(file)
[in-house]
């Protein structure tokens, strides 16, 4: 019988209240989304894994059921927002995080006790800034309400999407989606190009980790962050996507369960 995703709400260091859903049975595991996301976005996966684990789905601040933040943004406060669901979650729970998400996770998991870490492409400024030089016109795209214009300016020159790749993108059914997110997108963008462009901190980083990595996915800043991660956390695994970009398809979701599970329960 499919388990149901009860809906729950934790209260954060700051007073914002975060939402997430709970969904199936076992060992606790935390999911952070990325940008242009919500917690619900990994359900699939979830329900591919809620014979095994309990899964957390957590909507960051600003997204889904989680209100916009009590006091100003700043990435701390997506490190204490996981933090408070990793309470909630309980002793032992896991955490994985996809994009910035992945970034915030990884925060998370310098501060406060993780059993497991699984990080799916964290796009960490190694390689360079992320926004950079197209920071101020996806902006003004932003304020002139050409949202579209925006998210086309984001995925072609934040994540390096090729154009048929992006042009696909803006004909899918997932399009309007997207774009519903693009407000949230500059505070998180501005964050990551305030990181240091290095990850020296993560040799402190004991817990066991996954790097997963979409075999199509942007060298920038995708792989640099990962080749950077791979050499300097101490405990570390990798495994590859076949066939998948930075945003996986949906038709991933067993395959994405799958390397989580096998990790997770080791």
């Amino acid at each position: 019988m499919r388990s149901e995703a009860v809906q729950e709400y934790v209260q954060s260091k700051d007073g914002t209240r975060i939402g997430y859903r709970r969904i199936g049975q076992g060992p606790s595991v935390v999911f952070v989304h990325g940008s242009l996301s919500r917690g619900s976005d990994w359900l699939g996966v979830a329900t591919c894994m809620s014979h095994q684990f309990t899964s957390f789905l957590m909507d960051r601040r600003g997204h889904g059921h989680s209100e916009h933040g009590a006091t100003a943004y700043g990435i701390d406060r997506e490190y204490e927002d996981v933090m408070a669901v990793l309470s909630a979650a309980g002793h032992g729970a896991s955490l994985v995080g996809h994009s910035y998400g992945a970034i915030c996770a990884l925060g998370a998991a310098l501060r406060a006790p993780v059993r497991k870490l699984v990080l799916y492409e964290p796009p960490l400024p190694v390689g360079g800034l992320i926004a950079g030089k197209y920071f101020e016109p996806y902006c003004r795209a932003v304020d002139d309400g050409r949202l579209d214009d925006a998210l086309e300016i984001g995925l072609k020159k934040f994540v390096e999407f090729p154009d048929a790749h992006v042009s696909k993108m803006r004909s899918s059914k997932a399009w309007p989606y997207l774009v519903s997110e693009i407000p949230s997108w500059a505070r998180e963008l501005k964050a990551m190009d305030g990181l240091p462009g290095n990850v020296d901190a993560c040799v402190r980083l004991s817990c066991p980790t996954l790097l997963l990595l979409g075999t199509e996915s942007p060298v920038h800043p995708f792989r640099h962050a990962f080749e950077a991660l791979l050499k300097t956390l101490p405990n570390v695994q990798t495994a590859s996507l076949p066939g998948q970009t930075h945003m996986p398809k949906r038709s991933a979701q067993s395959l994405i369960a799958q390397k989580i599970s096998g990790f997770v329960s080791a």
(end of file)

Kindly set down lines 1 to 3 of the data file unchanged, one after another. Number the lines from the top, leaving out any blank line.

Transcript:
[in-house]
């Protein structure tokens, strides 16, 4: 019988209240989304894994059921927002995080006790800034309400999407989606190009980790962050996507369960 995703709400260091859903049975595991996301976005996966684990789905601040933040943004406060669901979650729970998400996770998991870490492409400024030089016109795209214009300016020159790749993108059914997110997108963008462009901190980083990595996915800043991660956390695994970009398809979701599970329960 499919388990149901009860809906729950934790209260954060700051007073914002975060939402997430709970969904199936076992060992606790935390999911952070990325940008242009919500917690619900990994359900699939979830329900591919809620014979095994309990899964957390957590909507960051600003997204889904989680209100916009009590006091100003700043990435701390997506490190204490996981933090408070990793309470909630309980002793032992896991955490994985996809994009910035992945970034915030990884925060998370310098501060406060993780059993497991699984990080799916964290796009960490190694390689360079992320926004950079197209920071101020996806902006003004932003304020002139050409949202579209925006998210086309984001995925072609934040994540390096090729154009048929992006042009696909803006004909899918997932399009309007997207774009519903693009407000949230500059505070998180501005964050990551305030990181240091290095990850020296993560040799402190004991817990066991996954790097997963979409075999199509942007060298920038995708792989640099990962080749950077791979050499300097101490405990570390990798495994590859076949066939998948930075945003996986949906038709991933067993395959994405799958390397989580096998990790997770080791």
């Amino acid at each position: 019988m499919r388990s149901e995703a009860v809906q729950e709400y934790v209260q954060s260091k700051d007073g914002t209240r975060i939402g997430y859903r709970r969904i199936g049975q076992g060992p606790s595991v935390v999911f952070v989304h990325g940008s242009l996301s919500r917690g619900s976005d990994w359900l699939g996966v979830a329900t591919c894994m809620s014979h095994q684990f309990t899964s957390f789905l957590m909507d960051r601040r600003g997204h889904g059921h989680s209100e916009h933040g009590a006091t100003a943004y700043g990435i701390d406060r997506e490190y204490e927002d996981v933090m408070a669901v990793l309470s909630a979650a309980g002793h032992g729970a896991s955490l994985v995080g996809h994009s910035y998400g992945a970034i915030c996770a990884l925060g998370a998991a310098l501060r406060a006790p993780v059993r497991k870490l699984v990080l799916y492409e964290p796009p960490l400024p190694v390689g360079g800034l992320i926004a950079g030089k197209y920071f101020e016109p996806y902006c003004r795209a932003v304020d002139d309400g050409r949202l579209d214009d925006a998210l086309e300016i984001g995925l072609k020159k934040f994540v390096e999407f090729p154009d048929a790749h992006v042009s696909k993108m803006r004909s899918s059914k997932a399009w309007p989606y997207l774009v519903s997110e693009i407000p949230s997108w500059a505070r998180e963008l501005k964050a990551m190009d305030g990181l240091p462009g290095n990850v020296d901190a993560c040799v402190r980083l004991s817990c066991p980790t996954l790097l997963l990595l979409g075999t199509e996915s942007p060298v920038h800043p995708f792989r640099h962050a990962f080749e950077a991660l791979l050499k300097t956390l101490p405990n570390v695994q990798t495994a590859s996507l076949p066939g998948q970009t930075h945003m996986p398809k949906r038709s991933a979701q067993s395959l994405i369960a799958q390397k989580i599970s096998g990790f997770v329960s080791a």